Shortly after the U.S. enacted its first federal tax (a customs duty), the Continental Congress created a drawback of that same tax in 1789 to promote trade and allow American companies to compete internationally. Today, the federal government collects more than $28 billion annually in customs tariffs, of which somewhere between $2 billion to $3 billion is available to be refunded under drawback.
Surprisingly, the U.S. Bureau of Customs and Border Protection (CBP) estimates that in any given year more than 70% of these monies go unclaimed and are eventually lost by companies.
What is drawback?
In its simplest form, drawback is a refund of duty paid on imported merchandise that is linked to an exportation (or destruction) of an article. For valid drawback claims, CBP refunds 99% of the value of duties paid at the time of import, retaining 1% to cover its costs of administering the program. Today, there are three categories of drawback: 1) manufacturing drawback, 2) unused merchandise drawback, and 3) rejected merchandise drawback.
How long does it take to receive a refund?
Drawback regulations provide for generous time periods to collect information, import/export documentation, and prepare and file refund claims. For example, recovery of import duties and fees for unused merchandise that is subsequently sent abroad is available when such goods are exported or destroyed within 3 years following import. Considering the multi-year window for claiming drawback after the export of the merchandise, a company new to the drawback program can potentially receive a significant duty recovery on its initial filing(s). Thereafter, duty refund claims can be filed in periodic installments based on import and export activity.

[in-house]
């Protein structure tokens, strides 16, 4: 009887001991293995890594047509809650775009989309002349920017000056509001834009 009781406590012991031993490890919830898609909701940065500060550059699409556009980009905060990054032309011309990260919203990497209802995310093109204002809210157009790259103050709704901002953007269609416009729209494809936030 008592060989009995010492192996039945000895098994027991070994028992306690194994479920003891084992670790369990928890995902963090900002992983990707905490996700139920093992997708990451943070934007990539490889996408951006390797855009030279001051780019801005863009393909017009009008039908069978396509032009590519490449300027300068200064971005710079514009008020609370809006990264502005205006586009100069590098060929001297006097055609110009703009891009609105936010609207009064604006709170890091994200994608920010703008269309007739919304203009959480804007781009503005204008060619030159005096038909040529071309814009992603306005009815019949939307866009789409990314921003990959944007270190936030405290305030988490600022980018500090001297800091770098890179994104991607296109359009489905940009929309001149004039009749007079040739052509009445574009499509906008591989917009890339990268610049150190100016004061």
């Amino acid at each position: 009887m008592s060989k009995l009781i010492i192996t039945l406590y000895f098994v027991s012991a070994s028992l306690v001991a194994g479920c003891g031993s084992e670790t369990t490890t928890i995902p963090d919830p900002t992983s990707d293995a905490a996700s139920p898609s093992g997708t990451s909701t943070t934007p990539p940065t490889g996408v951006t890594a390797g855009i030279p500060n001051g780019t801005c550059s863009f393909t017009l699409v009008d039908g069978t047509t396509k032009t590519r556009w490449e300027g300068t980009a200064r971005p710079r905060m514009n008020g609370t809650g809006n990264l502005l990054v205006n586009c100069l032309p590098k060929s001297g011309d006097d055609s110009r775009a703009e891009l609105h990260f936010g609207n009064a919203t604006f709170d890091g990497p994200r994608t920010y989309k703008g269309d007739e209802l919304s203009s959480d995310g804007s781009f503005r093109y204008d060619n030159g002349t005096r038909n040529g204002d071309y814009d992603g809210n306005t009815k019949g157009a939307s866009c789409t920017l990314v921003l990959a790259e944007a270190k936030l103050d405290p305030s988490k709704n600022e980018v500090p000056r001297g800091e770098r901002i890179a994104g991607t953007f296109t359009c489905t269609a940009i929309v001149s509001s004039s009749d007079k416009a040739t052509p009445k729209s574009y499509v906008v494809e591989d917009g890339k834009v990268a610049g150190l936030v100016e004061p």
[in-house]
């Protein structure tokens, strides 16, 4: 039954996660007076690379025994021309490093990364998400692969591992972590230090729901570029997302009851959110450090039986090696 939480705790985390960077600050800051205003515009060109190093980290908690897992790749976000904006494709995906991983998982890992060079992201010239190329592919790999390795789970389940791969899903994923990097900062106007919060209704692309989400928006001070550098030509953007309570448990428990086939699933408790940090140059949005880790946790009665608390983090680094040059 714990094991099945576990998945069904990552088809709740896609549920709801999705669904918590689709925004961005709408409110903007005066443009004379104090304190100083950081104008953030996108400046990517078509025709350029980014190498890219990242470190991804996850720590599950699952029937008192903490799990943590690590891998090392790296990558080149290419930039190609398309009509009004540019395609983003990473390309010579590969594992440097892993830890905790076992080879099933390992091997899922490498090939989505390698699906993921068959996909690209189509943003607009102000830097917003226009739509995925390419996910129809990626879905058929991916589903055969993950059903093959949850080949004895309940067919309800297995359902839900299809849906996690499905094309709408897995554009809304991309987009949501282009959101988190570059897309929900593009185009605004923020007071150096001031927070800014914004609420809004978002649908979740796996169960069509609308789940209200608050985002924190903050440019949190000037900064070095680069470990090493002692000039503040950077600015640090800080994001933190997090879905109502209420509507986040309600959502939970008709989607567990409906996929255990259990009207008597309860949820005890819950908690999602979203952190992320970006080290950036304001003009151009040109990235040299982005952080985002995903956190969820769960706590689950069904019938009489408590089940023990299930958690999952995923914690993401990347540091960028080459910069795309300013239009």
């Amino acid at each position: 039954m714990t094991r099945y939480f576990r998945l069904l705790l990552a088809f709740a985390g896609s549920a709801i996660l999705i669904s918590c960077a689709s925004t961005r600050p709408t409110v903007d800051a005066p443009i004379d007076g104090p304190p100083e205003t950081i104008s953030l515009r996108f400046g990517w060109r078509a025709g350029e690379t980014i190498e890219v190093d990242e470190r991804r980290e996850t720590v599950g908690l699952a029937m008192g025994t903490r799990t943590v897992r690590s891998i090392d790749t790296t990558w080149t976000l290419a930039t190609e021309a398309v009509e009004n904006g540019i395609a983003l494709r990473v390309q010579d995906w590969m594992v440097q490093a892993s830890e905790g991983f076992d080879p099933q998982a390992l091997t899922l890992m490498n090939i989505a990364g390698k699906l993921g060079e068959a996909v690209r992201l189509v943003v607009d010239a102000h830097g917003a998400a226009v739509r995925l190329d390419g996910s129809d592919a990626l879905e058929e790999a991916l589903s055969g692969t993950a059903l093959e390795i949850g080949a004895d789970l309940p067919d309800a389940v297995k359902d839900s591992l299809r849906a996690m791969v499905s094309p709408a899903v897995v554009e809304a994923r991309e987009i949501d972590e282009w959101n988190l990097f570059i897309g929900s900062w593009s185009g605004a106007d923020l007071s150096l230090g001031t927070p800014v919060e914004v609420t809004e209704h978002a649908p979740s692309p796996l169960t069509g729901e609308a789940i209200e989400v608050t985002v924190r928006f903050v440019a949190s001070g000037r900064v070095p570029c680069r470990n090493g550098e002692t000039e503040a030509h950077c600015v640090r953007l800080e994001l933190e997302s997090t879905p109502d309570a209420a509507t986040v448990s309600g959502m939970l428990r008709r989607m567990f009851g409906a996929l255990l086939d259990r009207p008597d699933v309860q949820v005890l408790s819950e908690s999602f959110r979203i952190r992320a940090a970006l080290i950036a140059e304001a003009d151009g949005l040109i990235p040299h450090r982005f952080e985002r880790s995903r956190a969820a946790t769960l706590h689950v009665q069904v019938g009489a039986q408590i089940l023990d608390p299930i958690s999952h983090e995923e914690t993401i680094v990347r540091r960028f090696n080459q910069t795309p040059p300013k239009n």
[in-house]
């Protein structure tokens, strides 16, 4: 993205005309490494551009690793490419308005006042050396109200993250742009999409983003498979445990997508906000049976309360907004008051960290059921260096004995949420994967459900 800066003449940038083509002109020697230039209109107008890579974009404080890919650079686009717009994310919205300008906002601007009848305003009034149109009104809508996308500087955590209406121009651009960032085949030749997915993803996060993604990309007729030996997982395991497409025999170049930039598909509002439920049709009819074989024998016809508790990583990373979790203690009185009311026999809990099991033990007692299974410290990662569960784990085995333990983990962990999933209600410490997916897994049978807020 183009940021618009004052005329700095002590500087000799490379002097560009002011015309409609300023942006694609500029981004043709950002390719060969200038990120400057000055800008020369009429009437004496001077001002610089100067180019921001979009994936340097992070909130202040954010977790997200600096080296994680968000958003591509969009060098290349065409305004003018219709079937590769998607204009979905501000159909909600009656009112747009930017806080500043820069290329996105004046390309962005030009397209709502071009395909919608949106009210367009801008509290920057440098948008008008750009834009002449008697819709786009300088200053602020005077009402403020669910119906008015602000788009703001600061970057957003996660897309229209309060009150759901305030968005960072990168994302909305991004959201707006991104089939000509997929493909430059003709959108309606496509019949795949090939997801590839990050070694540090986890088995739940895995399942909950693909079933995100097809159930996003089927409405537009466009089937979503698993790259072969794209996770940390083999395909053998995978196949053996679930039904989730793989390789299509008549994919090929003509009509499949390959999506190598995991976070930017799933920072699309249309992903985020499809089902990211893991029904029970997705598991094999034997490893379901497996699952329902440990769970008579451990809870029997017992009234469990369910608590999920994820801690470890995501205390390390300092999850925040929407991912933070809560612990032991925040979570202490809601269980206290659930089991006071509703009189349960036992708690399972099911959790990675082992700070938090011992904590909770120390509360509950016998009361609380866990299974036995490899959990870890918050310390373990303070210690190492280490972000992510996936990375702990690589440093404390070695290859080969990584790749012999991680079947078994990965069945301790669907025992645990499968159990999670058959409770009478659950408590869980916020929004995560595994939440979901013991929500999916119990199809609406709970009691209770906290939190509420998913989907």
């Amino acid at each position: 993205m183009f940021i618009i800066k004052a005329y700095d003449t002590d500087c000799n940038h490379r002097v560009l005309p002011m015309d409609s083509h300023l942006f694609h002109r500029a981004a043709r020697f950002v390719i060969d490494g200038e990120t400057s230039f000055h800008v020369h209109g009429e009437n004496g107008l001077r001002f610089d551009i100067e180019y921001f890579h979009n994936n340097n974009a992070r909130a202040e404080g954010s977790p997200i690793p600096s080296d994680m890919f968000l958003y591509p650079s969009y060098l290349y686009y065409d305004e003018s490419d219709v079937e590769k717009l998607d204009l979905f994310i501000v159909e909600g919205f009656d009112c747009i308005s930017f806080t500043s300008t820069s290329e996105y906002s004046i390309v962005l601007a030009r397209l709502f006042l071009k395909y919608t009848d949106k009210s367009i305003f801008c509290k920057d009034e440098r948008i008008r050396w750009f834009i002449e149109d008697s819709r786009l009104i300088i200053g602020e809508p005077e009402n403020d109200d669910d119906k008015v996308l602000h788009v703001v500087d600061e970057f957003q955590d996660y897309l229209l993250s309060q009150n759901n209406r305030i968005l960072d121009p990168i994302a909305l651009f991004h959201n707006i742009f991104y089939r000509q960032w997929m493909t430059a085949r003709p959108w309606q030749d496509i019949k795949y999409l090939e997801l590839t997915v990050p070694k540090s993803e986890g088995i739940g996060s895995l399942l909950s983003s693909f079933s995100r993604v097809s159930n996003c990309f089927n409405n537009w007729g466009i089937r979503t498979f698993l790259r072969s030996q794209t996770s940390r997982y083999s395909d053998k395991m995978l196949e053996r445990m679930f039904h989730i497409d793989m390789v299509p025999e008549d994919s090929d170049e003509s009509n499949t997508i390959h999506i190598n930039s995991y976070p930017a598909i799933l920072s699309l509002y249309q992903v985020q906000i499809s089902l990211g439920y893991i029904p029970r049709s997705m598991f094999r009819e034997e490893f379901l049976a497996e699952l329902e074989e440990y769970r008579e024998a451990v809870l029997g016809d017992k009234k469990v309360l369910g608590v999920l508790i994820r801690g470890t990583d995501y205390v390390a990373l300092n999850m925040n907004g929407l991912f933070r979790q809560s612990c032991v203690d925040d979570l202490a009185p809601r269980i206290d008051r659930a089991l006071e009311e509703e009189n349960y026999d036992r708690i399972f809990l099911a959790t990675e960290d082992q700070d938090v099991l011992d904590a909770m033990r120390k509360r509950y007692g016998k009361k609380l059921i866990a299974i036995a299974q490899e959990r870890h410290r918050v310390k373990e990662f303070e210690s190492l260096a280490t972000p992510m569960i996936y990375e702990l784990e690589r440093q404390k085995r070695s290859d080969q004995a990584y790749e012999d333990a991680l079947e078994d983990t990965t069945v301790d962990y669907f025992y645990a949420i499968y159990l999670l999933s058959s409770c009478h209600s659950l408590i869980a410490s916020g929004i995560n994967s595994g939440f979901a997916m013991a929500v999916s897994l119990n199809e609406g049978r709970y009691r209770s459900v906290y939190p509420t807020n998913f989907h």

What are the steps required to receive drawback?
In addition to gathering import and export transaction documentation, authorization to operate under drawback is required, and detailed records of the company’s inventory flows must be maintained. For certain types of drawback, the claimant must select a drawback accounting method (e.g., FIFO, LIFO, Low-to-High) which does not necessarily have to match that used by the company for financial or tax purposes. Additionally, a notice of intent to export or destroy merchandise may be required prior to export or destruction, but in many cases, a waiver may be requested.
While there are many benefits to duty drawback beyond cash recovery, the initial and ongoing diligence required to maintain a compliant and effective drawback program can be challenging for some companies.
Considering the various types of drawback available and the advanced approval/ruling requirement, initial studies, such as a duty-refund opportunity identification exercise and operational feasibility analysis, are recommended. These efforts will help determine the amount of duties that may be available for recovery, the type of drawback that may apply to your company, and the process you need to follow to prepare for filing claims. The output of these efforts will provide you with 1) the proper insight for selecting the type of drawback that is right for your company and 2) help you to develop and implement the procedures necessary to operate a robust and compliant drawback program.
This guest post was written by Mark Ludwig of Variant Advisors,* a corporate management consulting firm offering value-added services including export control compliance program development, reviews or assessments, and staff & management training.
For more information contact Mark at firstname.lastname@example.org or 305-213-8775.
*Outside of the Big Four, and through its relationship with Variant Advisors, CBIZ is unique among other major national professional services firm by offering these value-added solutions.